Terrible Vintage Ads that Exploited Women's need for Marital Security from the Past, 1910-1960

These old advertisements exploited women’s desire for marital security to sell products in the mid-20th century. Advertisers pay close attention to consumer emotions to sell products. It’s their job to persuade people to buy, so they have every right to exploit emotional opportunities. Advertisers targeted women since 80% of household purchases were made by them. Heisel writes in Jezebel that advertisers exploited women’s economic insecurity and their projections. They used Cicely Hamilton’s Marriage as a Trade, published in 1909, as a guide. Women’s dependence on their husbands for mere survival was nothing more than a marketing opportunity. Women and girls were portrayed as fickle, extravagant, and irrational consumers as opposed to the “boy consumers,” who were portrayed as demanding and industrious.

The 1910s and 1920s were when many advertising professionals believed that human instincts could be targeted and harnessed – “sublimated” into the desire for purchasing goods. Advertising encouraged immigrants to exchange their traditional habits and tastes for a modern American lifestyle through cultural assimilation. Several psychologists contributed to advertising theory during the early 20th century, including Walter D. Scott and John B. Watson. Scott said, “Man has been called the reasoning animal, but he could more accurately be called the creature of suggestion.” Despite being reasonable, he is more suggestible than other animals. He demonstrated this by directly commanding the consumer in his advertising. In the 1920s, John B. Watson was a highly respected psychologist at Johns Hopkins University. Following his departure from academia, he turned his attention to advertising, where he applied behaviorist concepts. The marketing strategy focused on appealing to the basic emotions of the consumer: love, hate, and fear. The effectiveness of this type of advertising was attributed to its suitability for the changing social context, resulting in a strong influence on future advertising strategies and solidifying psychology’s role in advertising.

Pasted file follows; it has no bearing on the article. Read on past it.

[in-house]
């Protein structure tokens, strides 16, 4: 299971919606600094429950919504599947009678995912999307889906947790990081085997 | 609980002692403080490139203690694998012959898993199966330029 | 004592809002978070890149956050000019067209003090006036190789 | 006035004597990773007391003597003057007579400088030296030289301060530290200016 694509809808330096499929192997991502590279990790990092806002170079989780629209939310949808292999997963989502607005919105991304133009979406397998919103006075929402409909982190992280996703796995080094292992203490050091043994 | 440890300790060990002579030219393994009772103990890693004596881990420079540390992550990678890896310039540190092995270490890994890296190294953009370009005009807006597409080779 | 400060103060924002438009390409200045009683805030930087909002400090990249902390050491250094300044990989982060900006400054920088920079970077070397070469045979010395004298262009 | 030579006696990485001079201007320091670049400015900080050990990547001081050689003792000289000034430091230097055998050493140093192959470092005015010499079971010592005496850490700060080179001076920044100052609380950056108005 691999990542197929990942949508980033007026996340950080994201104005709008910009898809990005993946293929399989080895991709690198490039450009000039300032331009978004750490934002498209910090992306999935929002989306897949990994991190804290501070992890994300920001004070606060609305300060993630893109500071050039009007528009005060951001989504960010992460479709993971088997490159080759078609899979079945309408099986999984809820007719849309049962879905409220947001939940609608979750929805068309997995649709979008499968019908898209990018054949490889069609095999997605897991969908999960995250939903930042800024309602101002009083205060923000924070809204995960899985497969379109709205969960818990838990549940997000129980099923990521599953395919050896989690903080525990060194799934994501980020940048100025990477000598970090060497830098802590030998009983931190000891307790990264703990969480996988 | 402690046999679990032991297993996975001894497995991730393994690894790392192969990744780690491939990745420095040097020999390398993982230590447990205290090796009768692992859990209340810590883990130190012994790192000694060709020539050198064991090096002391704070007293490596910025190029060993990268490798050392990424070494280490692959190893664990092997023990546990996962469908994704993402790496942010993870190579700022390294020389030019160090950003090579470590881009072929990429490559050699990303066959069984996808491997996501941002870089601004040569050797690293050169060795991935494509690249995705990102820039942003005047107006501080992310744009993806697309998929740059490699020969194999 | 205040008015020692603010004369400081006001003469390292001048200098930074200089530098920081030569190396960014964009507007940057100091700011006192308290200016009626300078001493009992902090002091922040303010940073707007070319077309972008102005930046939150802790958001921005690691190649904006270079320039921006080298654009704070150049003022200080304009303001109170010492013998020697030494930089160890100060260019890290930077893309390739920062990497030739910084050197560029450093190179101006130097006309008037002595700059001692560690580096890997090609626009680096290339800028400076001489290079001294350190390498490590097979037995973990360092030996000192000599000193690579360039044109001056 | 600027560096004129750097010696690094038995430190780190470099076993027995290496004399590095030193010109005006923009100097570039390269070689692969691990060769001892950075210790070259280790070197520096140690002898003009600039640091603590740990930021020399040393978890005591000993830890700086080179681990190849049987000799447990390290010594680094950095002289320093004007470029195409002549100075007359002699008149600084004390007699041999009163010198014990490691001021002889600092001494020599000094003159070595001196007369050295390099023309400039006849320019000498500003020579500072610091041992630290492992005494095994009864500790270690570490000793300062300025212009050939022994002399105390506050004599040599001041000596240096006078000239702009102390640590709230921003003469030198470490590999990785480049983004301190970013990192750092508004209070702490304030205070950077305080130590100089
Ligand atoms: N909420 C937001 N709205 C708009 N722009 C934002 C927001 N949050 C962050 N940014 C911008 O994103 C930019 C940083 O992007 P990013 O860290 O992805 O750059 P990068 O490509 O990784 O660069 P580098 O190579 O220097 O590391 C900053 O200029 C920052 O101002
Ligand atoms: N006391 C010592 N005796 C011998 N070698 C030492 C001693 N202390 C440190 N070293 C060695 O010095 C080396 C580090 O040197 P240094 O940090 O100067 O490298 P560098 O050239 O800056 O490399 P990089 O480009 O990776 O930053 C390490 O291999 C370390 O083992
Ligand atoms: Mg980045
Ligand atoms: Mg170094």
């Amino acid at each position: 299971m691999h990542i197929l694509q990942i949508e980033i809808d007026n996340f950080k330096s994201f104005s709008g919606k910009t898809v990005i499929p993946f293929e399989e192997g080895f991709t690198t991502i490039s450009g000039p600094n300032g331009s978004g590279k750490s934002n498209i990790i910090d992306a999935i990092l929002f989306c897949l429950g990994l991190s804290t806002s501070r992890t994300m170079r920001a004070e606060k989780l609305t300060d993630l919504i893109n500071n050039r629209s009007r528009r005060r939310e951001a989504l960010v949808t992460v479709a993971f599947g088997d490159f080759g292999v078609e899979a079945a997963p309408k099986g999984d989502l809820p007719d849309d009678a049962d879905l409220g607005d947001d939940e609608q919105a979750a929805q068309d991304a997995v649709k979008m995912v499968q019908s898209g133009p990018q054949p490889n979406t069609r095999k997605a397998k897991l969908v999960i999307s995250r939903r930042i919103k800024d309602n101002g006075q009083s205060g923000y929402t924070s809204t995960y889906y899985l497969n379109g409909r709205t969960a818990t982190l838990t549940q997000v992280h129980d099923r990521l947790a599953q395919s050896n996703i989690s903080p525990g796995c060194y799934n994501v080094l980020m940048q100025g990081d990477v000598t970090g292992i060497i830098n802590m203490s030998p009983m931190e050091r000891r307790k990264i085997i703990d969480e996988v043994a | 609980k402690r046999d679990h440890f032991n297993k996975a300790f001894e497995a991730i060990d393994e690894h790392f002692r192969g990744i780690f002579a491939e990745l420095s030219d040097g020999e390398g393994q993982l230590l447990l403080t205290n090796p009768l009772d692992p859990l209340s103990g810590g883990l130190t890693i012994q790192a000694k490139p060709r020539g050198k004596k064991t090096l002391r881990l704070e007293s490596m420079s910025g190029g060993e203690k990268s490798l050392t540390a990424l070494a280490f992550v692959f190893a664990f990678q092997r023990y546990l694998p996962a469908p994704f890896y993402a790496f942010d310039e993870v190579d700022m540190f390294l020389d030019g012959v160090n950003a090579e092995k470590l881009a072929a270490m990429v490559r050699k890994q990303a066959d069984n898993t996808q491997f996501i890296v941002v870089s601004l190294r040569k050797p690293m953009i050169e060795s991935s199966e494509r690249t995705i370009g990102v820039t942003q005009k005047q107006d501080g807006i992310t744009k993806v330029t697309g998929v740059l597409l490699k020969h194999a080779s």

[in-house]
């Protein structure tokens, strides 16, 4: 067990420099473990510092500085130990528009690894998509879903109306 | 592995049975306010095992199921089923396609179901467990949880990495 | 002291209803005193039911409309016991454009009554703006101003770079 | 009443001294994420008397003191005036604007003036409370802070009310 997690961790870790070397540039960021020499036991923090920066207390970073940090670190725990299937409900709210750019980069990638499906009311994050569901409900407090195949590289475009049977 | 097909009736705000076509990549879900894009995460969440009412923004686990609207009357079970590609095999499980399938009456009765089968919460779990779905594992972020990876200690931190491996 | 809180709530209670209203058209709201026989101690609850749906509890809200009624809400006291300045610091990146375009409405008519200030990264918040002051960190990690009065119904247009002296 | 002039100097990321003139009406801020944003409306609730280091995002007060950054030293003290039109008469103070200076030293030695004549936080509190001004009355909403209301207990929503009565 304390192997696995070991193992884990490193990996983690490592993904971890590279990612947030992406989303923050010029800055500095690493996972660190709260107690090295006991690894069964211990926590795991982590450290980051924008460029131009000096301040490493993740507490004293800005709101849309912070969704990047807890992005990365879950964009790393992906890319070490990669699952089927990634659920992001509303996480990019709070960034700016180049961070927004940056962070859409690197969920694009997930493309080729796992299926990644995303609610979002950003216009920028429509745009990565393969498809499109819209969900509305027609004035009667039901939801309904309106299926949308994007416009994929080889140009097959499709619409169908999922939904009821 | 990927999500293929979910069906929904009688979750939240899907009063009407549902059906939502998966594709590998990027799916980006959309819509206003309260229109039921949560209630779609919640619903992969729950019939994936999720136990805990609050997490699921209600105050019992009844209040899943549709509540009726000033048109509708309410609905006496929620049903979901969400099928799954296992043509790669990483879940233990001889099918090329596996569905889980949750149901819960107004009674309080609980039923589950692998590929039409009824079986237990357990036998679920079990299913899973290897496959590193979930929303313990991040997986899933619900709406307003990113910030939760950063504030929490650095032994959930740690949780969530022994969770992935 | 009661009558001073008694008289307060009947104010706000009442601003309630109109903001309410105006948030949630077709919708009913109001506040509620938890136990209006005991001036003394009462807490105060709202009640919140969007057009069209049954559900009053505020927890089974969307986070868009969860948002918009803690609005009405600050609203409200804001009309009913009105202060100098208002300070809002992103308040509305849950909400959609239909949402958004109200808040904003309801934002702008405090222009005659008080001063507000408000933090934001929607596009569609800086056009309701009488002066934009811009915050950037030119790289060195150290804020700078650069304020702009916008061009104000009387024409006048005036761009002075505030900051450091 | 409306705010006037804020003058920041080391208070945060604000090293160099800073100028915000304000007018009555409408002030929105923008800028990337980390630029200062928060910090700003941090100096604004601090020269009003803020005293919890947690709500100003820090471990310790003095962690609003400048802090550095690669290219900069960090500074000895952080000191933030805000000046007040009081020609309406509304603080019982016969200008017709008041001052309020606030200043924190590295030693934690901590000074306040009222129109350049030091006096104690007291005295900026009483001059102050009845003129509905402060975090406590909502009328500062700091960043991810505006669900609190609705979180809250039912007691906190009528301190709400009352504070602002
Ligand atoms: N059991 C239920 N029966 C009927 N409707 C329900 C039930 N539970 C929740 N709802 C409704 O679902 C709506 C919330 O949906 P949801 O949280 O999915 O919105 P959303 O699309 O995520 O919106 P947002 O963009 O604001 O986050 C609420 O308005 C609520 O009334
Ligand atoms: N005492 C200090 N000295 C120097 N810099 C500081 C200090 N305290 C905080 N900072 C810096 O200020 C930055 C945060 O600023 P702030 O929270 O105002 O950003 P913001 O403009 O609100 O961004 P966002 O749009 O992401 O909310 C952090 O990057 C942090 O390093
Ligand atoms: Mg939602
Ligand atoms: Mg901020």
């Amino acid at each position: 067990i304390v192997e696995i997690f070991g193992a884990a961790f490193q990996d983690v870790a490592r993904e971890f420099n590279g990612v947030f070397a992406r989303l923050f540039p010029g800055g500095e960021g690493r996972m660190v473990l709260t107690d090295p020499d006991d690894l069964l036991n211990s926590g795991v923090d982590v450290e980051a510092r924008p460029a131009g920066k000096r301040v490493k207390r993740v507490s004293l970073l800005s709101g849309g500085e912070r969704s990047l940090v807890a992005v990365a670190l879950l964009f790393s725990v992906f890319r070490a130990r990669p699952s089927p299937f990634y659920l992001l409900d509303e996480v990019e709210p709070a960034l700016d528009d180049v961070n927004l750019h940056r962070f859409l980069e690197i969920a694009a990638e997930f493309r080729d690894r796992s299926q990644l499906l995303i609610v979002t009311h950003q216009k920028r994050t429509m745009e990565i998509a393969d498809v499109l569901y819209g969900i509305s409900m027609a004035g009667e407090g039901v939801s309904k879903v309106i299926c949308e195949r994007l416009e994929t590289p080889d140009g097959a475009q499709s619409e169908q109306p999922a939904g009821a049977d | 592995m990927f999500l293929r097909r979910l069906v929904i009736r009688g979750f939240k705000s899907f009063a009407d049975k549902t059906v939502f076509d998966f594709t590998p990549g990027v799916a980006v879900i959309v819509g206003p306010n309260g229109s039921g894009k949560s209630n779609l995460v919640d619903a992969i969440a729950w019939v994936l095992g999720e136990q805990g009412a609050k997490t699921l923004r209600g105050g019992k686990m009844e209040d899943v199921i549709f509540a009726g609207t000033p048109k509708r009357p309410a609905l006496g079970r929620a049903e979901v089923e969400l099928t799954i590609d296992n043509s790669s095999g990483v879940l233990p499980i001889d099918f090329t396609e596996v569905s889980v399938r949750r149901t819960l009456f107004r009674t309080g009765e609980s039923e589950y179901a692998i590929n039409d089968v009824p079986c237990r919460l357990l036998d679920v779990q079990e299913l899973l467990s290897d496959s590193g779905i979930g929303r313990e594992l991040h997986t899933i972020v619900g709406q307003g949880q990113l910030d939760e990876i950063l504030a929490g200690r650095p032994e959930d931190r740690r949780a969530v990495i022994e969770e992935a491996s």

The 1930s were a difficult time for advertising. Businesses drastically cut their advertising budgets during the Great Depression. All agencies experienced layoffs and reductions. Furthermore, the New Deal aggressively promoted consumerism and minimized the need for advertising. Jackson Lears argues that by the late 1930s, corporations had begun a successful counterattack against critics. Through scientific public opinion polls, they rehabilitated the concept of consumer sovereignty. They made it the center of their market research and an essential tool for understanding politics. Numerous advertising experts, including George Gallup, the vice president of Young and Rubicam, led the way. In the 1940s, the industry played a pivotal role in the ideological mobilization of the American people to fight the Germans and Japanese.

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Written by Alicia Linn

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